Pet insurance

Pet insurance is totally optional, but many pet owners feel it’s worth it, especially in the first year or with dogs prone to health issues. According to the ASPCA, the average annual cost of pet insurance is $225.

Cleaning supplies or services

While cleaning expenses aren’t exactly pet expenses, you might find yourself spending more on cleaning products with a pet. Dogs trail dirt into the house. And when they’re puppies, they may have accidents on carpet and furniture. You may wish to pay for professional cleaning.

Boarding costs

If you decide to take a vacation without your beloved doggie, you need to budget for boarding costs. The main thing to keep in mind is to research what type of boarding is best for your dog and ensure the place has a good reputation. Depending on what kind of boarding you choose can average $20-$50 per night. Keep in mind some sites may offer “add-ons” such as extra playtime, walks, etc.

However, sometimes it’s best to hire an in-home pet sitter. A new environment can cause your pup to have anxiety and stress. It’s actually around the same price for this option, thanks to sites such as Rover and Care.com. If you decide to take your puppy with you, keep in mind you have to find pet-friendly hotels, and they charge additional fees for animals.

Pet fees if you rent your home

An important cost to keep in mind as a first-time dog owner is pet fees if you rent a home or an apartment. Pet fee costs vary depending on your location. Deposits and fees can range from $100-$500 before you are allowed to move in. Another fee some landlords may charge is “pet rent.” This charge can range from $10-$100 per month.

You must build this into your budget to ensure you can afford the additional cost. Also, if there are damages caused by your dog and they exceed the deposit amount, you will be liable to pay those as well. However, a dog is one of the best roommates you can have, so they are totally worth it.

How to budget for pet expenses

As you can see, pets bring with them a lot of extra costs. There are two different ways you can budget for pet expenses. Both methods are better for different types of expenses, so I recommend using both.

Pet sinking fund

A sinking fund is a way to set aside money each month for annual expenses. For example, suppose you know you spend $1,200 per year on regular pet expenses. You would save $100 per month for your pet sinking fund, and then you’ll always have the money set aside when you need it for regular pet expenses.

Pet emergency fund

It’s to save and budget for regular pet expenses, but it’s impossible to plan ahead for medical emergencies. That’s why, in addition to your pet sinking fund, you can have a pet emergency fund for those unexpected costs. By having a pet emergency fund, you never have to worry about not being able to afford medical care to save your pet’s life.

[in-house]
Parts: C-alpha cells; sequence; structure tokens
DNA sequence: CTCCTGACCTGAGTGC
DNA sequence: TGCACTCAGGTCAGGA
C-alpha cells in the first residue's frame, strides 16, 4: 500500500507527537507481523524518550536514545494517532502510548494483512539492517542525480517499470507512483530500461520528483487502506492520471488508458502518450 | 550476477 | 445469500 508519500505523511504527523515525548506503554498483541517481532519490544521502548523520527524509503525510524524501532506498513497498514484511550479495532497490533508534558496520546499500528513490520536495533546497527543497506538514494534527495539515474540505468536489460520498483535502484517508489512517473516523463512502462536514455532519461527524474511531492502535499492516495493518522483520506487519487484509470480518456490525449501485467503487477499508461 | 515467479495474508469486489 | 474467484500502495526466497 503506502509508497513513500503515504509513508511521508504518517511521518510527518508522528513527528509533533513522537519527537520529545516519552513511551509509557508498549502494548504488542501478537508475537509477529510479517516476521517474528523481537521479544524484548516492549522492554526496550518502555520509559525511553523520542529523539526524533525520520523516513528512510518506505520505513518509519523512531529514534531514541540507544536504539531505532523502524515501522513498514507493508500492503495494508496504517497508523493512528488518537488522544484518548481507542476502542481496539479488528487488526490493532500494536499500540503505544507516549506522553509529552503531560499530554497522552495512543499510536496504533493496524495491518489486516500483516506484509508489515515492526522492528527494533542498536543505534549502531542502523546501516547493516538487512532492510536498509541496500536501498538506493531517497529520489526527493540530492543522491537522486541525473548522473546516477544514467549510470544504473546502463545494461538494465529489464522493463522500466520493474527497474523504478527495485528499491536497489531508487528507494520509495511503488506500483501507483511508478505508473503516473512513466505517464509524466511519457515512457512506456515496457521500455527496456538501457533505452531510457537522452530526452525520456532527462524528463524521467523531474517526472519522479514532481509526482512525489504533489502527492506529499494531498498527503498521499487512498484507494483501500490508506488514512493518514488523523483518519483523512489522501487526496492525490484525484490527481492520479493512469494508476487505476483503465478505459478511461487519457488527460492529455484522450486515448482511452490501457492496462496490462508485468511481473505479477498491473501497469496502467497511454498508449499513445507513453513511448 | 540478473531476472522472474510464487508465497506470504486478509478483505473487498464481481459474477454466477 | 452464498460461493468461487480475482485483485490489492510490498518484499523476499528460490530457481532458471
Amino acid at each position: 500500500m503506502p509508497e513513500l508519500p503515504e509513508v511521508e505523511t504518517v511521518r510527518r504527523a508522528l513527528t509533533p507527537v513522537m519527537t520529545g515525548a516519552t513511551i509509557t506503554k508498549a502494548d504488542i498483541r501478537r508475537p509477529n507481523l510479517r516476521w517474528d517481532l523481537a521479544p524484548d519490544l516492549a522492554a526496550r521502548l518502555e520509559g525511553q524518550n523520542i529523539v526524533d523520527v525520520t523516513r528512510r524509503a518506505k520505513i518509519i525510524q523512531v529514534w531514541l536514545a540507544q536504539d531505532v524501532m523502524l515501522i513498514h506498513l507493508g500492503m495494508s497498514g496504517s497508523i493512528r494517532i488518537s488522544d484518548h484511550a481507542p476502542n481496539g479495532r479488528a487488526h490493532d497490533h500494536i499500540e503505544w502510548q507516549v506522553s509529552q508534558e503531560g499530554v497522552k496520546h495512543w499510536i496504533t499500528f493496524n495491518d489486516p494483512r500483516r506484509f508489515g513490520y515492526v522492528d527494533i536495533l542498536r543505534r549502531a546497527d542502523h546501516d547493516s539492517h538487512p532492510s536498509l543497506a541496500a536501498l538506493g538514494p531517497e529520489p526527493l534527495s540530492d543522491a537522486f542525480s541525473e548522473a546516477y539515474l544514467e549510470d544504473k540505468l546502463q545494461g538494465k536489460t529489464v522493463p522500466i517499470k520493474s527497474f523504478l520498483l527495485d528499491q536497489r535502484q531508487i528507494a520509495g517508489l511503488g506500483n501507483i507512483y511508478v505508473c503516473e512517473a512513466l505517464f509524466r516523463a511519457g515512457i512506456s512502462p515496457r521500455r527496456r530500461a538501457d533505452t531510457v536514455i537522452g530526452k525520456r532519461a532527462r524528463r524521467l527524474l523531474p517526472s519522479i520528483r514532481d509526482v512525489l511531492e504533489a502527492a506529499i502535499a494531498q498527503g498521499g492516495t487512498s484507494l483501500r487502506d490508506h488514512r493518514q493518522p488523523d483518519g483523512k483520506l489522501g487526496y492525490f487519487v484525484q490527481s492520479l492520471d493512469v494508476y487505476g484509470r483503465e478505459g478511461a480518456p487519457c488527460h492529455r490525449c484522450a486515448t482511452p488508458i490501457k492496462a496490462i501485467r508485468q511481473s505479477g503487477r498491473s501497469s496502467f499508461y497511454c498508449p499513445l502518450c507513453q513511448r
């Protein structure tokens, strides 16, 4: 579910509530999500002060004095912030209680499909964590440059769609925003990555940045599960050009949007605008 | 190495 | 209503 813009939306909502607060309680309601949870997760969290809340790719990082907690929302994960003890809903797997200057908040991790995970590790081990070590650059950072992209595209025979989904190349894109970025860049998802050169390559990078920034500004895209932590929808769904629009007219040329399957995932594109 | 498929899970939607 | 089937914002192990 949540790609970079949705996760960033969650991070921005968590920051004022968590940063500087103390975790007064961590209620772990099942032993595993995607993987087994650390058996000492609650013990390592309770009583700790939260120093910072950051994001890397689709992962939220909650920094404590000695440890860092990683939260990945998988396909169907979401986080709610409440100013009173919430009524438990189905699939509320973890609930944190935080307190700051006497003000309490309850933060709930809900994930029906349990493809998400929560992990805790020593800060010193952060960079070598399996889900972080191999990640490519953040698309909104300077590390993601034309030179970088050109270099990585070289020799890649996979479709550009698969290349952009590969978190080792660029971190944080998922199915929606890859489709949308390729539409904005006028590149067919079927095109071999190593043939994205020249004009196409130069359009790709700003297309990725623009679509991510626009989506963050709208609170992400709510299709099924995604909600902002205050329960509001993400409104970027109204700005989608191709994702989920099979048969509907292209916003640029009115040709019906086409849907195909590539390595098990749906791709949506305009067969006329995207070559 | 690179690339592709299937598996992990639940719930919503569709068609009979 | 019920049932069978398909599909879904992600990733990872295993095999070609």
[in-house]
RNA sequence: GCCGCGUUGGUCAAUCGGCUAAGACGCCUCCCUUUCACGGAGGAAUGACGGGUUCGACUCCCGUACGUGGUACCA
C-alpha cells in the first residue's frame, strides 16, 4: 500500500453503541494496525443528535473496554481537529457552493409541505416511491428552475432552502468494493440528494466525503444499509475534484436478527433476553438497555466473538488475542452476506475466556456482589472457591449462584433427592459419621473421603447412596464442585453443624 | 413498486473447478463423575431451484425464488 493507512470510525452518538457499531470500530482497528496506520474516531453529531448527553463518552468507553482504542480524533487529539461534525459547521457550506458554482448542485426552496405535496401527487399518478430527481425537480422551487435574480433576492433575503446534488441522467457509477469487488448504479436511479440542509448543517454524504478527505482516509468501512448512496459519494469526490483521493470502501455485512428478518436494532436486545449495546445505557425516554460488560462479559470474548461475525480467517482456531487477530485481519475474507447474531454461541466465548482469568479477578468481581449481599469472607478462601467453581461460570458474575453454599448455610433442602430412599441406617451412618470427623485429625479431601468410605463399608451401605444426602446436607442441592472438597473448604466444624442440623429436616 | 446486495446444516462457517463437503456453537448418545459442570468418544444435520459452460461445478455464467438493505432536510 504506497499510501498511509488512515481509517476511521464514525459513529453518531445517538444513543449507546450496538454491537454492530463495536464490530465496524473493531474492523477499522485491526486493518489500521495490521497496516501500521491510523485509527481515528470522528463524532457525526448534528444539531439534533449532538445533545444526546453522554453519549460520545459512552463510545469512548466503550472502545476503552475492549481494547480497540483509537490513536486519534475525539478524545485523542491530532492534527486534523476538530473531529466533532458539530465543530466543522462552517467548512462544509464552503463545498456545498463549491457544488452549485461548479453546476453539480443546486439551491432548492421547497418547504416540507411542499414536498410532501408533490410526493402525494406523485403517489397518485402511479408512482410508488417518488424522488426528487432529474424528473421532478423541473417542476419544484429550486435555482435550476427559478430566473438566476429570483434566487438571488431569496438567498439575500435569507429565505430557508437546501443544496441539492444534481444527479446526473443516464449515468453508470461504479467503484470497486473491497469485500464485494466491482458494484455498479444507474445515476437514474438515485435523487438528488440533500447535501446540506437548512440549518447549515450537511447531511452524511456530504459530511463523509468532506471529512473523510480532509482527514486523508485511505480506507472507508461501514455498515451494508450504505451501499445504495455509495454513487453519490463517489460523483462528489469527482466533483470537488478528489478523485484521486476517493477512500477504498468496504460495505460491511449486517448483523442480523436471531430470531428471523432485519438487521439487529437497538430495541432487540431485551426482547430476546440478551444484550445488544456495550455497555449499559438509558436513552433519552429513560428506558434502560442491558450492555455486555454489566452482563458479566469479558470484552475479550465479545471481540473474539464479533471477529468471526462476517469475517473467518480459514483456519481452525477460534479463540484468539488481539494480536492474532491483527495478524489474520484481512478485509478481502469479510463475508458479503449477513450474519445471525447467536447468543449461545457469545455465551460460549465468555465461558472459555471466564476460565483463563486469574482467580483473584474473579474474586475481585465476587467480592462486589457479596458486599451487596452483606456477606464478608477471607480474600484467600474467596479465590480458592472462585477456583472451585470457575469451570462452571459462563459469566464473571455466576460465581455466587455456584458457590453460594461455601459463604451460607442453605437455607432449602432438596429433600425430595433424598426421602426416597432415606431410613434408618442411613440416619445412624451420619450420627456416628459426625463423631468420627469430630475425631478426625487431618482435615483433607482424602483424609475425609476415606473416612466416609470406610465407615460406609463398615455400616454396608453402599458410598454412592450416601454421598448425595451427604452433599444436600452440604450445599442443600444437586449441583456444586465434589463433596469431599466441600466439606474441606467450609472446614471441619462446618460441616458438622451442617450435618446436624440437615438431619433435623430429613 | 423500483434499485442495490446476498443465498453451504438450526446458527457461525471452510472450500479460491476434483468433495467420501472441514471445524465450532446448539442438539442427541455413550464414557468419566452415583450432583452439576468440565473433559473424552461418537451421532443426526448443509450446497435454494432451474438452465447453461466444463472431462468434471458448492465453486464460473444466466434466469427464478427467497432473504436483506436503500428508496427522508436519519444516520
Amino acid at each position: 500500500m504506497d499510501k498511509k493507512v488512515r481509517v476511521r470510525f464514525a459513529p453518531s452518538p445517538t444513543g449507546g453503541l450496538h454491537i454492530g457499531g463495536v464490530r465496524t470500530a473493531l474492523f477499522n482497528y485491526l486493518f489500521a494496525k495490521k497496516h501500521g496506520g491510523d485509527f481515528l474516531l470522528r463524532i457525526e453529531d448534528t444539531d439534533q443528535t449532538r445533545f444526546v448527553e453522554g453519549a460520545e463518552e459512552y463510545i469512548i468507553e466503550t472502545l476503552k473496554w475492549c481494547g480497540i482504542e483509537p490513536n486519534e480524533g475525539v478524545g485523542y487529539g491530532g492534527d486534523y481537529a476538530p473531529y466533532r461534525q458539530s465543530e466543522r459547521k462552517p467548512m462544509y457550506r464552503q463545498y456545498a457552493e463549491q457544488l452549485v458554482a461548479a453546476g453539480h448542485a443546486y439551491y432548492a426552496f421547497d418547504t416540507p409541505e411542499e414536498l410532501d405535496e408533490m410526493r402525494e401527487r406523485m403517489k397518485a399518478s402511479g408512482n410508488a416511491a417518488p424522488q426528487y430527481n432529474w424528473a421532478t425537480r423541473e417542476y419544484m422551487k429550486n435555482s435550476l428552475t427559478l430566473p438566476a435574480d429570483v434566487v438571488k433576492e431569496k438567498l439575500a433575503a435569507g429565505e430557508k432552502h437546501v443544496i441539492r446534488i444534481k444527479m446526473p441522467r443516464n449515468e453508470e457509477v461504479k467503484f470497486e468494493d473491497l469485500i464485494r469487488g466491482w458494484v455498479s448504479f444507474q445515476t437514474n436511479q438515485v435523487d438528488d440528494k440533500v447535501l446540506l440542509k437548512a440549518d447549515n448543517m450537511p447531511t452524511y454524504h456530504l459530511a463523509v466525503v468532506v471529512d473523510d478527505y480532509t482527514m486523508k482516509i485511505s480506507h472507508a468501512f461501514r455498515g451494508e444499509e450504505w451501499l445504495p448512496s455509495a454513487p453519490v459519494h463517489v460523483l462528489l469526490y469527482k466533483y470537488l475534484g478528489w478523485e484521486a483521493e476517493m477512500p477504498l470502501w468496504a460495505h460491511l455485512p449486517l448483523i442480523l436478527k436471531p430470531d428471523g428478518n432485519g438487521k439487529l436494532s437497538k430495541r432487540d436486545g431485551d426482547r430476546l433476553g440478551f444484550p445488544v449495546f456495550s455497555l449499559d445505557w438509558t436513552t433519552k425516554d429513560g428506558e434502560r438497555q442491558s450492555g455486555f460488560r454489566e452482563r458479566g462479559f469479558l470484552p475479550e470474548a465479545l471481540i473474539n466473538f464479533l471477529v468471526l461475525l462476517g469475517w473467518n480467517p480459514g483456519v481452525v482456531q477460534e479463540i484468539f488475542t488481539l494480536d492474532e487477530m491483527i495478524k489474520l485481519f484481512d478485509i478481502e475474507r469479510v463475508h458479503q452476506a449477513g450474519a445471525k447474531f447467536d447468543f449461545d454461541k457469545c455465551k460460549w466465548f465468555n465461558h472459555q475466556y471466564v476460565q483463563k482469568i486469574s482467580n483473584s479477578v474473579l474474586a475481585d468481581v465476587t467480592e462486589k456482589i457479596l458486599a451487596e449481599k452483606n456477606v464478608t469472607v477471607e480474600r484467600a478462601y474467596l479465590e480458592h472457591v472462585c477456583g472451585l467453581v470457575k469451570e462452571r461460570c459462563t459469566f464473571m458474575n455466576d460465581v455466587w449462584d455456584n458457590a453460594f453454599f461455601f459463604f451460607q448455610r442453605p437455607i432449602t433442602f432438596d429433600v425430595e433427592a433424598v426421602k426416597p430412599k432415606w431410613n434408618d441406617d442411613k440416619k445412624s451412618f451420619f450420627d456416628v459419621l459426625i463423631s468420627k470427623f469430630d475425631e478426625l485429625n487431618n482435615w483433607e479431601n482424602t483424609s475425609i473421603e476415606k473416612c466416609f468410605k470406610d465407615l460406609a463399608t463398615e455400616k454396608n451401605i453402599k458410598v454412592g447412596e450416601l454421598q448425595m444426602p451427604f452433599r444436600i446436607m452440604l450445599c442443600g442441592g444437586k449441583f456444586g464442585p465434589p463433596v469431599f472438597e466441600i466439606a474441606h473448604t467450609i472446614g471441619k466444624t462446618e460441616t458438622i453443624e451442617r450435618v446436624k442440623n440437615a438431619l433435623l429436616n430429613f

Tips for the first-time dog owner

Do you research

It’s impossible to tell you exactly how much pet ownership will cost for you. That’s why it’s important to do your research upfront. You can research things like:

  • Adoption costs as your local shelter
  • Grooming and vet costs for the breed you want
  • Daily costs at your local doggie daycare
  • The best food brands and how much they cost
  • Health problems common with the breed you want

Find a vet ahead of time

Veterinary costs will be some of the most important (and most expensive) parts of pet ownership. As a result, it’s worth doing the research to find a vet ahead of time. That way you can bring your new pup to the vet as soon as you adopt them and can build a relationship with a vet you trust.

Prepare your home

Having a pet in your home will definitely be a change. In addition to buying items for your new dog, you might also want to purchase items to protect your home. For example, if there are certain rooms where you don’t want your new dog to go, consider buying dog gates to place around your home.

Consider a microchip

You might think of skipping the microchip when you adopt a new pet, considering it just another unnecessary cost. But you may want to reconsider. A microchip can help reunite you with your pet in case it gets lost or runs away. And while having a dog tag with contact information could do the trick, it doesn’t help you if, for some reason, your dog’s collar comes off. The cost of a microchip is a small one in return for the extra security it provides.

The bottom line

Dog ownership is a huge responsibility. And while most people know that going in, many don’t think about the huge cost that also comes with it. Before you adopt a dog, be sure to research the costs you can expect. Have money set aside in your budget ahead of time so you can buy everything you need for your new pup without worry. Got a cat? Learn more about the specific expenses for first-time cat owners too!